Global halal food sector set to boom as market grows

An employee shows a halal bowl of cut fruit at a dining hall in a university near Tokyo. The halal food industry has ballooned globally. (Reuters)
Updated 28 November 2017

Global halal food sector set to boom as market grows

LONDON: The global halal food and beverage (F&B) market is set to boom in the next five years, driven by new entrants to the market.
The sector is expected to grow from $1.24 trillion in 2016 to reach $1.93 trillion by 2022, according to the “State of the Global Islamic Economy” report.
“Halal food is the largest and most diverse sector of the Islamic economy. New entrants have come into the market, and product offerings have firmly moved beyond being meat-focused to include candy, ready-made meals, snacks and children’s food,” said the report, published by Dubai Islamic Economy Development Center (DIEDC) in conjunction with Thomson Reuters:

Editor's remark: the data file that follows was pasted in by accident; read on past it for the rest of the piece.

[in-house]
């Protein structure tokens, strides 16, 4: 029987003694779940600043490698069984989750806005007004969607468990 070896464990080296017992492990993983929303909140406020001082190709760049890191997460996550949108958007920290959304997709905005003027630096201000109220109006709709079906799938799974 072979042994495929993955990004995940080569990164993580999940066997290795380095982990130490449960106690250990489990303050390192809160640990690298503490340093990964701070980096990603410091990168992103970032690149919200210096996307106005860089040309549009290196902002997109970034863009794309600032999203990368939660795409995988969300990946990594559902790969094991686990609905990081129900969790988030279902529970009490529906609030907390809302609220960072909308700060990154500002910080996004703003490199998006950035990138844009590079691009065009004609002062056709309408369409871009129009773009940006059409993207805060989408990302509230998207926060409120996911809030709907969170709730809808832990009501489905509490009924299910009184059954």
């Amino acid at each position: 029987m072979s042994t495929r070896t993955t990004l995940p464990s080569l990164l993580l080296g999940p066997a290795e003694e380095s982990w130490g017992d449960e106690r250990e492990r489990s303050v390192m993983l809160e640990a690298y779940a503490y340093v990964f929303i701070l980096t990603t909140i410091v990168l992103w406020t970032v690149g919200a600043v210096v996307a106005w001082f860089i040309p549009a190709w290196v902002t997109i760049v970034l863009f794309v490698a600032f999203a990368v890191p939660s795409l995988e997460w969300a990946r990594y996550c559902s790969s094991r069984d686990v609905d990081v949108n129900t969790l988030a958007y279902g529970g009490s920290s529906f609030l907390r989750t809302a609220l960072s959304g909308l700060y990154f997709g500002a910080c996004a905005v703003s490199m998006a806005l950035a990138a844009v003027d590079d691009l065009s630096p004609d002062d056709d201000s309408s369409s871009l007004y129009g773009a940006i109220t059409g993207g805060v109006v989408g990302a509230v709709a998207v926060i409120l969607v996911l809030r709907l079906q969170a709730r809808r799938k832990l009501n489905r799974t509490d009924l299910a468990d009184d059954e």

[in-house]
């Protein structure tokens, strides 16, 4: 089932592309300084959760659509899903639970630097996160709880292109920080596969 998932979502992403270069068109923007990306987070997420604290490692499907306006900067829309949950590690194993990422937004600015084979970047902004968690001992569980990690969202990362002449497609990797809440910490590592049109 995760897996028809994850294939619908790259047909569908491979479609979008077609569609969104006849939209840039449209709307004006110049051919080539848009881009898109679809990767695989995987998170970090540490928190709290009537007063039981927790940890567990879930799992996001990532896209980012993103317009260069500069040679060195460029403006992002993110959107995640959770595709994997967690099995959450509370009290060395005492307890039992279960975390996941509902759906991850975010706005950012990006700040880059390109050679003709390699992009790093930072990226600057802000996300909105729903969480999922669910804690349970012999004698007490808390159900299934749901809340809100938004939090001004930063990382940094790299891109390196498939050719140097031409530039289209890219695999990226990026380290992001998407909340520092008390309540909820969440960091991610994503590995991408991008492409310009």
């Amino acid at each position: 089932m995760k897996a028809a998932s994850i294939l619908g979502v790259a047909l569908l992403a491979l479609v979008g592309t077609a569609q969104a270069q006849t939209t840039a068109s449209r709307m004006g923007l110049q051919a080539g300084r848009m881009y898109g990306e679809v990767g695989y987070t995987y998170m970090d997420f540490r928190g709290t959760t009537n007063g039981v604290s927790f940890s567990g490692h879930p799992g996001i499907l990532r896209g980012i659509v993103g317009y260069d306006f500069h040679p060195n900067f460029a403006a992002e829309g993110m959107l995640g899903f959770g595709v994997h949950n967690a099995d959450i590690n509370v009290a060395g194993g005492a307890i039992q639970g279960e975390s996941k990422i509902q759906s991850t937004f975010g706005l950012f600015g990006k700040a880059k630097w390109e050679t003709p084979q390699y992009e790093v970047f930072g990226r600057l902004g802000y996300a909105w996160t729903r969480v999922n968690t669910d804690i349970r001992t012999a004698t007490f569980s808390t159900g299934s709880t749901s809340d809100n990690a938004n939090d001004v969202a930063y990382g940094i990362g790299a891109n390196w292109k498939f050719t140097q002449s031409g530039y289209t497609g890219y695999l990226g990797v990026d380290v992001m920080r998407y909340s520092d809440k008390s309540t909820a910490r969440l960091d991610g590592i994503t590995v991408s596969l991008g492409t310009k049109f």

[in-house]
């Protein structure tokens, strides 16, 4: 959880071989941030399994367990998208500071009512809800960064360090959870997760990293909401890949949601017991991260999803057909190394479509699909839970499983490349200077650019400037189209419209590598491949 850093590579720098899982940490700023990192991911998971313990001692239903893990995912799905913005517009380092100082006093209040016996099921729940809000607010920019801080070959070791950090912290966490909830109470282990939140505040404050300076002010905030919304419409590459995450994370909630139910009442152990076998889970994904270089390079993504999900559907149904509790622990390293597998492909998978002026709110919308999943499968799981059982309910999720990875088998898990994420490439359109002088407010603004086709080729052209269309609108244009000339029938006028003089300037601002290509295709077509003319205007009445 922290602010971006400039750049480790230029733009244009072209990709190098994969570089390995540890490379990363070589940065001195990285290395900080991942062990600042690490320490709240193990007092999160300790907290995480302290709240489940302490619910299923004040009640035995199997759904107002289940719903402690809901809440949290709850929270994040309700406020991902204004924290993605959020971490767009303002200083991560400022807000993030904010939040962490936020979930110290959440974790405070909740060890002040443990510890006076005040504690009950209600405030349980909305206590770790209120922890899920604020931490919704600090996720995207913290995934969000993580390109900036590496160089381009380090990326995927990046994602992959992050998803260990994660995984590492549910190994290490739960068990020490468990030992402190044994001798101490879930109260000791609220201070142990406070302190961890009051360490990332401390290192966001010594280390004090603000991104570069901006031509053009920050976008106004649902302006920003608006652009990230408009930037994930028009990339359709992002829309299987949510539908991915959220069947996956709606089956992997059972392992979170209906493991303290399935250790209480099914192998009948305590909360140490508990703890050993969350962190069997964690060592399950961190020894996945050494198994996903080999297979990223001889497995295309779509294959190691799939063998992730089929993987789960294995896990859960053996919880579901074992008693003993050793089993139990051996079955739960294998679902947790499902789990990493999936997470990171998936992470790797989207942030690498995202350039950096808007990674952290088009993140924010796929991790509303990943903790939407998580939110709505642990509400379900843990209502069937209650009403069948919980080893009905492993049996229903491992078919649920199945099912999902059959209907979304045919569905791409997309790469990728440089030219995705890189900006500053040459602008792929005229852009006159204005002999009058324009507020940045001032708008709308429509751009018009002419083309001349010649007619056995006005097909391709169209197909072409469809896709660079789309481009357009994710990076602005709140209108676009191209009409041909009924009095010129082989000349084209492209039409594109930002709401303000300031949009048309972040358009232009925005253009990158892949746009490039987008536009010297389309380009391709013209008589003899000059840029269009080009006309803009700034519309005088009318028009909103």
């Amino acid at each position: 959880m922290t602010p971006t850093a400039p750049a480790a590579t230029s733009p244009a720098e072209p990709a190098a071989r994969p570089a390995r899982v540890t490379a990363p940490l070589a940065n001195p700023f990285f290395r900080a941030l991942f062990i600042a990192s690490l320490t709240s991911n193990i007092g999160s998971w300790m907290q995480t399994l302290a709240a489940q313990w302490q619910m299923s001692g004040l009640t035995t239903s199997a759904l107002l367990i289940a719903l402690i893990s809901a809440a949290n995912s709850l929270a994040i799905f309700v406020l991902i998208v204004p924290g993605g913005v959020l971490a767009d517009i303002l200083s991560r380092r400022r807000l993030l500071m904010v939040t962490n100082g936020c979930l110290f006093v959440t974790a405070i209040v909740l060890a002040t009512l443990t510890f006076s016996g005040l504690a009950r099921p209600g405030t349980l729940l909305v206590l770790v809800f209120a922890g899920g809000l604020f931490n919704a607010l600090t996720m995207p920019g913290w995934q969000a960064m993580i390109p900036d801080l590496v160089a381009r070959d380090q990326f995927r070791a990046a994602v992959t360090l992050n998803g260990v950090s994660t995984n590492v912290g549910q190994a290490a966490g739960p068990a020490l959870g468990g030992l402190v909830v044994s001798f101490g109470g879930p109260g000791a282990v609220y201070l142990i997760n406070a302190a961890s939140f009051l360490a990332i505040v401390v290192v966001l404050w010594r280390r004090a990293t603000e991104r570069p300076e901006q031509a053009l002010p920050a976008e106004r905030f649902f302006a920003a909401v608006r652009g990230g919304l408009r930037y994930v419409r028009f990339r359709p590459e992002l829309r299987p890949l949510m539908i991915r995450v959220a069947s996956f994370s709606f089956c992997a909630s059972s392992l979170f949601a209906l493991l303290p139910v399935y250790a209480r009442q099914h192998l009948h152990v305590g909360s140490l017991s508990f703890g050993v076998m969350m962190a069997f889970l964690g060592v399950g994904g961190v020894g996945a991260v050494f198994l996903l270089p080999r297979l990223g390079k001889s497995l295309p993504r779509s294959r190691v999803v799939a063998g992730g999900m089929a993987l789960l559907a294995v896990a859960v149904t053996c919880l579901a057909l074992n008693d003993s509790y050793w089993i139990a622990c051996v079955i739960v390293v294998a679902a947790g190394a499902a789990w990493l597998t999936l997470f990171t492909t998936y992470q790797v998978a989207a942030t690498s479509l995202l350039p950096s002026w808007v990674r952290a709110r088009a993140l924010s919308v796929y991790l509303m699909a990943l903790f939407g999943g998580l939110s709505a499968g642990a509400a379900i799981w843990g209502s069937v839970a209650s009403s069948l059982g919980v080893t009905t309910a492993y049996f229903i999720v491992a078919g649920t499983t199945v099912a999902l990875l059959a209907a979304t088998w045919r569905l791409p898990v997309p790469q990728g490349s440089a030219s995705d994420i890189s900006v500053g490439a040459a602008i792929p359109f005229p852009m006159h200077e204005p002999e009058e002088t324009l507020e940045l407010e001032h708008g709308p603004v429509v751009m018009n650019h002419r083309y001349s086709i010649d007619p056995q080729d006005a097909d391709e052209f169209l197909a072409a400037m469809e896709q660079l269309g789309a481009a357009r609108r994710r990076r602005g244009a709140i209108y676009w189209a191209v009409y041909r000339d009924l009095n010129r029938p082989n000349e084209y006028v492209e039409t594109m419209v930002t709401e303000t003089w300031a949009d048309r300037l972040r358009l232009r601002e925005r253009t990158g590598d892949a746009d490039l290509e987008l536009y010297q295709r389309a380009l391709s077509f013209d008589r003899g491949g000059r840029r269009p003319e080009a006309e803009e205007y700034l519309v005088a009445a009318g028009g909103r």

It revealed that Muslim spend on food and beverages is growing at nearly double that of global growth — creating significant opportunities for investment and the creation of global halal food brands.
Commenting on the report, Imran Kausar, co-founder of London-headquartered multinational halal food firm Haloodies, told Arab News: “The halal opportunity continues to grow with innovation and consumer-focused brands leading the way. Halal brands that capture a mainstream audience will open halal foods to even larger audiences.”
Food and beverage (F&B) leads Muslim spend by category, followed by clothing and apparel at $254 billion, media and entertainment at $198 billion, travel at $169 billion, and pharmaceuticals and cosmetics at $83 billion and $57.4 billion, said the report.